as touching or occupying the base if, in the umpire's judgment,
he touches or occupies the point marked by the dislodged bag.
(d) He fails to retouch his base after a fair or foul ball is
legally caught before he, or his base, is tagged by a fielder.
He shall not be called out for failure to retouch his base after
the first following pitch, or any play or attempted play. This
is an appeal play; Runners need not "tag up" on a foul
tip. They may steal on a foul tip. If a so called tip is not
caught, it becomes an ordinary foul. Runners then return to their
(e) He fails to reach the next base before a fielder tags him
or the base, after he has been forced to advance by reason of
the batter becoming a runner. However, if a following runner
is put out on a force play, the force is removed and the runner
must be tagged to be put out. The force is removed as soon as
the runner touches the base to which he is forced to advance,
and if he overslides or overruns the base, the runner must be
tagged to be put out. However, if the forced runner, after touching
the next base, retreats for any reason towards the base he had
last occupied, the force play is reinstated, and he can again
be put out if the defense tags the base to which he is forced;
on first and three balls on batter: Runner steals on the next
pitch, which is fourth ball, but after having touched second
he overslides or overruns that base. Catcher's throw catches
him before he can return. Ruling is that runner is out. (Force
out is removed.) Oversliding and overrunning situations arise
at bases other than first base. For instance, before two are
out, and runners on first and second, or first, second and third,
the ball is hit to an infielder who tries for the double play.
The runner on first beats the throw to second base but overslides
the base. The relay is made to first base and the batter runner
is out. The first baseman, seeing the runner at second base off
the bag, makes the return throw to second and the runner is tagged
off the base. Meanwhile runners have crossed the plate. The question
is: Is this a force play? Was the force removed when the batter
runner was out at first base? Do the runs that crossed the plate
during this play and before the third out was made when the runner
was tagged at second, count? Answer: The runs score. It is not
a force play. It is a tag play.
(f) He is touched by a fair ball in fair territory before the
ball has touched or passed an infielder. The ball is dead and
no runner may score, nor runners advance, except runners forced
to advance. EXCEPTION: If a runner is touching his base when touched by
an Infield Fly, he is not out, although the batter is out; If
two runners are touched by the same fair ball, only the first
one is out because the ball is instantly dead. If runner is touched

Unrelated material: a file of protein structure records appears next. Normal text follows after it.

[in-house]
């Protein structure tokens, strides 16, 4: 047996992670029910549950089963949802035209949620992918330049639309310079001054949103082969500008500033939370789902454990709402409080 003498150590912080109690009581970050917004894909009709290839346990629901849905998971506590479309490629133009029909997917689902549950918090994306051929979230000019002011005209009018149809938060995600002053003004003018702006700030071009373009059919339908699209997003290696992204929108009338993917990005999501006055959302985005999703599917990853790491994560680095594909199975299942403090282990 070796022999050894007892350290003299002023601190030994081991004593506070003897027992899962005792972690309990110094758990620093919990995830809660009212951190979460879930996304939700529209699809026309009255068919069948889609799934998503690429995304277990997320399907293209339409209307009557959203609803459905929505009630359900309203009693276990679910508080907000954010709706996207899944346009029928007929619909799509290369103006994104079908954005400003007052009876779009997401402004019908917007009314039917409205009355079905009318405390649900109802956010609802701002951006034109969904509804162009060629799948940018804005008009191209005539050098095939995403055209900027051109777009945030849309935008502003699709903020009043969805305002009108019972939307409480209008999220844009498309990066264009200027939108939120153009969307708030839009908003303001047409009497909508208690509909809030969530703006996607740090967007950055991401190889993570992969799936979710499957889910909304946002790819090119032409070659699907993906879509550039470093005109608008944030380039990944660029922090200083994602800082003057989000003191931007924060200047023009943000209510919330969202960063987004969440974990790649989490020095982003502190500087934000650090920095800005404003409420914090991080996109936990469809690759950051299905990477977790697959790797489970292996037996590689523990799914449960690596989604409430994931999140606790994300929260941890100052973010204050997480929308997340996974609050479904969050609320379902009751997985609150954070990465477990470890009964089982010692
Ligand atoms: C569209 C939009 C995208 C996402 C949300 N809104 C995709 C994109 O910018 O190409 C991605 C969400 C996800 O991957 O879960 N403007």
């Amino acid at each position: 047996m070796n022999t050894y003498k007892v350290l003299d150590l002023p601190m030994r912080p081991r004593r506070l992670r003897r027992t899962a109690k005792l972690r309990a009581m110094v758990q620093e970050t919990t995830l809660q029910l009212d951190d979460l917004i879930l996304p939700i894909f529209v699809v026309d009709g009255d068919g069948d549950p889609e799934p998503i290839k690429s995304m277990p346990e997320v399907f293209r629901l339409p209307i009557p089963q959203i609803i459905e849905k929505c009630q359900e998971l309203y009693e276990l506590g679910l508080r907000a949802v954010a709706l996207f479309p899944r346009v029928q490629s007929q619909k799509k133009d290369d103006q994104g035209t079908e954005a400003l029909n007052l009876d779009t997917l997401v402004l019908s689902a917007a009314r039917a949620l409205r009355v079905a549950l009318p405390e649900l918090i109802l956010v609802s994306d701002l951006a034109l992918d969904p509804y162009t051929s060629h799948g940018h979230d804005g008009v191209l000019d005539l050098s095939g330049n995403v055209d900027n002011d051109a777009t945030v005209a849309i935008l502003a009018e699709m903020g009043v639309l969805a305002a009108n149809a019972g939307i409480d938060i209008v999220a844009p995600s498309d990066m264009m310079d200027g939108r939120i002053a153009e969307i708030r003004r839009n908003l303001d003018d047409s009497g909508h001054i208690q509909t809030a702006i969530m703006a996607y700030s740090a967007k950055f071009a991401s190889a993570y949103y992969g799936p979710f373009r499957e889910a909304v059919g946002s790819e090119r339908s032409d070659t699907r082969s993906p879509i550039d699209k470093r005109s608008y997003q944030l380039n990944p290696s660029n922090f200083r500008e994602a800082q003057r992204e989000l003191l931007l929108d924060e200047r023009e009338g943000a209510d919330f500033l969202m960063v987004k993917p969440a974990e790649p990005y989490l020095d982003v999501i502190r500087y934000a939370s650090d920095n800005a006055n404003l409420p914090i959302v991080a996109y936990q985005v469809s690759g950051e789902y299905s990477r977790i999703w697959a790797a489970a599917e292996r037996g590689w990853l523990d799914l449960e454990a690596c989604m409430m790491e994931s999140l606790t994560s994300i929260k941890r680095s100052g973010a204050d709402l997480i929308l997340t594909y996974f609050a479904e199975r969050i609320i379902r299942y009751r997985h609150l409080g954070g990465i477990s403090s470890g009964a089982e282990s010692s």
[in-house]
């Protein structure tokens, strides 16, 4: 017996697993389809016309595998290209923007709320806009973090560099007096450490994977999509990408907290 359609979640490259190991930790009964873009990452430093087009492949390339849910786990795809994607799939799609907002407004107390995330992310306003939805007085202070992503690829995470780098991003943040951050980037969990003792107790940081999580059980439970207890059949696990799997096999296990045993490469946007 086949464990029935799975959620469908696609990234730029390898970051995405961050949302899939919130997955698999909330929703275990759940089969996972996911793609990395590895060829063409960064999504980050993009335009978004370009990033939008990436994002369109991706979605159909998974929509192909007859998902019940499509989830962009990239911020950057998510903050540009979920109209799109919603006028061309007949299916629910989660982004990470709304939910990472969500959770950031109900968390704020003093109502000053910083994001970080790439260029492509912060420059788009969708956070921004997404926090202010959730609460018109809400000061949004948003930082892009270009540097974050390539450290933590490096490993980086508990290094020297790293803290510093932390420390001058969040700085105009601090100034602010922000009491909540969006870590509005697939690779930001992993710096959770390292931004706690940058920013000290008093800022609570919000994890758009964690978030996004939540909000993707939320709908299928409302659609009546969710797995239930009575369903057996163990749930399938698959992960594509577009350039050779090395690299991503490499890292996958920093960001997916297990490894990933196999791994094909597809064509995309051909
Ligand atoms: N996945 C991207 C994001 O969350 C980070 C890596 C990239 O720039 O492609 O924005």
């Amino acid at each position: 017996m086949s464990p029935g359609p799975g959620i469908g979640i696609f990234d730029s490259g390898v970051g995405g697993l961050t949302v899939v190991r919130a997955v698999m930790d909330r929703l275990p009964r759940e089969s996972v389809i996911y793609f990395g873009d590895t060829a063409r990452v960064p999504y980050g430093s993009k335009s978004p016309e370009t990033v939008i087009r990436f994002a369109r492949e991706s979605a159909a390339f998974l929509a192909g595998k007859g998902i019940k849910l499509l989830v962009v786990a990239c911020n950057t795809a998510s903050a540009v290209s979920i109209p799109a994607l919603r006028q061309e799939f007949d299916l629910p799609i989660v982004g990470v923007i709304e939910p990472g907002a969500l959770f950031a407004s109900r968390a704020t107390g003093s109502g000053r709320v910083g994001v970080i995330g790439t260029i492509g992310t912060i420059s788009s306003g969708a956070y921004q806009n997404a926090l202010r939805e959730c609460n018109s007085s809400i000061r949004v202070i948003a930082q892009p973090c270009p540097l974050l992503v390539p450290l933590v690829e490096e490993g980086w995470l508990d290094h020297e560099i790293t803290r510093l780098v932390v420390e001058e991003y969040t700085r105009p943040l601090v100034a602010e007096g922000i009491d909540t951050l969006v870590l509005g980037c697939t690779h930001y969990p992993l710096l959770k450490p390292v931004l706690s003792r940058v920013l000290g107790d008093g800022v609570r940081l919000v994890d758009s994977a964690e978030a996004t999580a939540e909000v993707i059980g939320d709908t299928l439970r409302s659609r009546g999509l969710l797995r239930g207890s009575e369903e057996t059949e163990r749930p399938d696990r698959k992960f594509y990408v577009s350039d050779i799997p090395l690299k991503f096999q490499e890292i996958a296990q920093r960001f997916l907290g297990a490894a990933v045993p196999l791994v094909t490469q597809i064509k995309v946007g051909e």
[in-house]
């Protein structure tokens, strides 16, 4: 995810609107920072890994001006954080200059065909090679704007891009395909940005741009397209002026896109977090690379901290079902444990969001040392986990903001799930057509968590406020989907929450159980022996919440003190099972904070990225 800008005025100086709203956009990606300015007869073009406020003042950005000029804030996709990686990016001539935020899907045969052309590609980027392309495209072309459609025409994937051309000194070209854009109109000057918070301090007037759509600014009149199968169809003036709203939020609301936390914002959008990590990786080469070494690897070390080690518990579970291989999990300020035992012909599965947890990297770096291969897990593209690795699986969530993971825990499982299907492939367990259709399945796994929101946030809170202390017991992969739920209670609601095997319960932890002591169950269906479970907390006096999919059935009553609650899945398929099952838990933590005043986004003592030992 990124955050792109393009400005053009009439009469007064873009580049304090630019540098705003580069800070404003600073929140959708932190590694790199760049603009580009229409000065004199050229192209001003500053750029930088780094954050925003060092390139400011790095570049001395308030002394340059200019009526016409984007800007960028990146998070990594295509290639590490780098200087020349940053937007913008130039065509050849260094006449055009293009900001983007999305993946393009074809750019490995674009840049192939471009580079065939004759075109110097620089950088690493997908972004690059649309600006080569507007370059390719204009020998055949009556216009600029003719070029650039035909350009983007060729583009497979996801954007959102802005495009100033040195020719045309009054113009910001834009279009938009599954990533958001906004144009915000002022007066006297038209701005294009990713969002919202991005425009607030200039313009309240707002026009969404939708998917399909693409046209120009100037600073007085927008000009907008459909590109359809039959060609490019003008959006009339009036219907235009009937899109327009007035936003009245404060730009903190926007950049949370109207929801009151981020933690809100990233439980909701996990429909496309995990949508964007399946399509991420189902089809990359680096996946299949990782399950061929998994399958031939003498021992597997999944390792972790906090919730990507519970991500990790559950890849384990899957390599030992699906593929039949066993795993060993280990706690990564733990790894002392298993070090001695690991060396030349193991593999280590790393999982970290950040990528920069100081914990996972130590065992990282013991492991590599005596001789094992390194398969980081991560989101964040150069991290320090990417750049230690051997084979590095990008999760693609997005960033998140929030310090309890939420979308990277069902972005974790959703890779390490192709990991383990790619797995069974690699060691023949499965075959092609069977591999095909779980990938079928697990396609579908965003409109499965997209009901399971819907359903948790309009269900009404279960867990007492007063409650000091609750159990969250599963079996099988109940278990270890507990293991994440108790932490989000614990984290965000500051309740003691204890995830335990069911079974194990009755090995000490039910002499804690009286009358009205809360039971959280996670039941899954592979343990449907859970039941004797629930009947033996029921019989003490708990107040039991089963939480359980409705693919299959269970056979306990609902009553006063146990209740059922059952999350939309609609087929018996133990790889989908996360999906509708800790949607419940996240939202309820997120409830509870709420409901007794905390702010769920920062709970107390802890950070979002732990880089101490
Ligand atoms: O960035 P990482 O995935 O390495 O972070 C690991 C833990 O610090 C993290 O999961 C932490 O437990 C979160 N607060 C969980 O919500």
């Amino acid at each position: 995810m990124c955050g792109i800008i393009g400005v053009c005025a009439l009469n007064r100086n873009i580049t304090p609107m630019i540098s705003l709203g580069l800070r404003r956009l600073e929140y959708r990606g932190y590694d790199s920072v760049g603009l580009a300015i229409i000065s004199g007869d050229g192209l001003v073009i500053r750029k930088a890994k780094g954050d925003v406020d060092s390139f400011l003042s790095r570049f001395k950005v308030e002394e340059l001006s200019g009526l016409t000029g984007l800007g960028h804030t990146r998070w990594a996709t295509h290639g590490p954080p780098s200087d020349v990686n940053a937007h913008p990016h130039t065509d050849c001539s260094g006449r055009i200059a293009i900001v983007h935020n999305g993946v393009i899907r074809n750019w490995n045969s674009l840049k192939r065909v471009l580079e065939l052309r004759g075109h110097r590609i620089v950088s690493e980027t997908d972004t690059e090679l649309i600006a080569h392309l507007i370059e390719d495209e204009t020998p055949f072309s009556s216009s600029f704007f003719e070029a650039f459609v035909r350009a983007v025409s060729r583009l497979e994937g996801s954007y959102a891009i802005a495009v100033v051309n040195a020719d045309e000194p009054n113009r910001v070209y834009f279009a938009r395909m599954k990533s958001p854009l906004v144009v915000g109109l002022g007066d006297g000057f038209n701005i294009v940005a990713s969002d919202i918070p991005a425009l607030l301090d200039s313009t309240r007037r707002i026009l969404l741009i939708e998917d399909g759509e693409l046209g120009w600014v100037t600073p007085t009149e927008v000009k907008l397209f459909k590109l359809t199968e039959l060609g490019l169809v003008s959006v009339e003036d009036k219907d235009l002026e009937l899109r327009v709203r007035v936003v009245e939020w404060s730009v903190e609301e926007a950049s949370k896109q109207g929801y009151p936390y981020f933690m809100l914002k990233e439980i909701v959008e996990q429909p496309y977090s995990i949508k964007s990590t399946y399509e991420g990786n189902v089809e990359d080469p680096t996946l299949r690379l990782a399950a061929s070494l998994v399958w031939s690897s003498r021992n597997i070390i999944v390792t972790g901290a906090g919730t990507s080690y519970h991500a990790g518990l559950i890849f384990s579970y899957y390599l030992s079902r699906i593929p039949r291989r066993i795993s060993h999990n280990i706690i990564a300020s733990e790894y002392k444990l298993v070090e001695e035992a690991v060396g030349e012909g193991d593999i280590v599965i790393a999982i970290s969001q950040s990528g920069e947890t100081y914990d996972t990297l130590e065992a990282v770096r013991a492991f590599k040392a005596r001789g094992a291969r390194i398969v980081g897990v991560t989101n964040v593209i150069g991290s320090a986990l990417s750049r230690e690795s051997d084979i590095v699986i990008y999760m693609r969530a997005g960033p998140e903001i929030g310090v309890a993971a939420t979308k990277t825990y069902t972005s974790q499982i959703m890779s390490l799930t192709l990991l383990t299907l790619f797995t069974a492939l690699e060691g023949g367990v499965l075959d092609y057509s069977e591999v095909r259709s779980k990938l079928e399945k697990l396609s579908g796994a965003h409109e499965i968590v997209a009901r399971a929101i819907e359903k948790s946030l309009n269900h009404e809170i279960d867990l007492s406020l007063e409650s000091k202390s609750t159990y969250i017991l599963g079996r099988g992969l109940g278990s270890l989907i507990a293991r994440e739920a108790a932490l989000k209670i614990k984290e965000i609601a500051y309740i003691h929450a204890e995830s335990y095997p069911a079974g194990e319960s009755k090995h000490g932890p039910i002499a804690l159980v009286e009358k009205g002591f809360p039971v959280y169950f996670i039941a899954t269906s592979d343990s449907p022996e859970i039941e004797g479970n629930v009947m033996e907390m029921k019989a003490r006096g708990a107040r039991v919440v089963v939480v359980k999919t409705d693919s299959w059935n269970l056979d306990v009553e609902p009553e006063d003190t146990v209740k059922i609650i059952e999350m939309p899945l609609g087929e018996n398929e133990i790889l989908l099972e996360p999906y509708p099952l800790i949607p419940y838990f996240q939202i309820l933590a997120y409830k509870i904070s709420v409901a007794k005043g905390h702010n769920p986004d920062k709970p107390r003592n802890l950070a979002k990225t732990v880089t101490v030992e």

by an Infield Fly when he is not touching his base, both runner
and batter are out.
(g) He attempts to score on a play in which the batter interferes
with the play at home base before two are out. With two out,
the interference puts the batter out and no score counts;
(h) He passes a preceding runner before such runner is out;
(i) After he has acquired legal possession of a base, he runs
the bases in reverse order for the purpose of confusing the defense
or making a travesty of the game. The umpire shall immediately
call "Time" and declare the runner out; If a runner
touches an unoccupied base and then thinks the ball was caught
or is decoyed into returning to the base he last touched, he
may be put out running back to that base, but if he reaches the
previously occupied base safely he cannot be put out while in
contact with that base.
(j) He fails to return at once to first base after overrunning
or oversliding that base. If he attempts to run to second he
is out when tagged. If, after overrunning or oversliding first
base he starts toward the dugout, or toward his position, and
fails to return to first base at once, he is out, on appeal,
when he or the base is tagged; Runner who touches first base
in overrunning and is declared safe by the umpire has, within
the intent of Rule 4.09 (a)
"reached first base" and any run which scores on such
a play counts, even though the runner subsequently becomes the
third out for failure to return "at once," as covered
in Rule 7.08 (j).
(k) In running or sliding for home base, he
fails to touch home base and makes no attempt to return to the
base, when a fielder holds the ball in his hand, while touching
home base, and appeals to the umpire for the decision. This rule
applies only where runner is on his way to the bench and the
catcher would be required to chase him. It does not apply to
the ordinary play where the runner misses the plate and then
immediately makes an effort to touch the plate before being tagged.
In that case, runner must be tagged.
It is interference by a batter or a runner when-
(a) After a third strike he hinders the catcher in his attempt
to field the ball;
(b) After hitting or bunting a fair ball, his bat hits the ball
a second time in fair territory. The ball is dead and no runners
may advance. If the batter runner drops his bat and the ball
rolls against the bat in fair territory and, in the umpire's
judgment, there was no intention to interfere with the course
of the ball, the ball is alive and in play;
(c) He intentionally deflects the course of a foul ball in any
(d) Before two are out and a runner on third base, the batter
hinders a fielder in making a play at home base; the runner is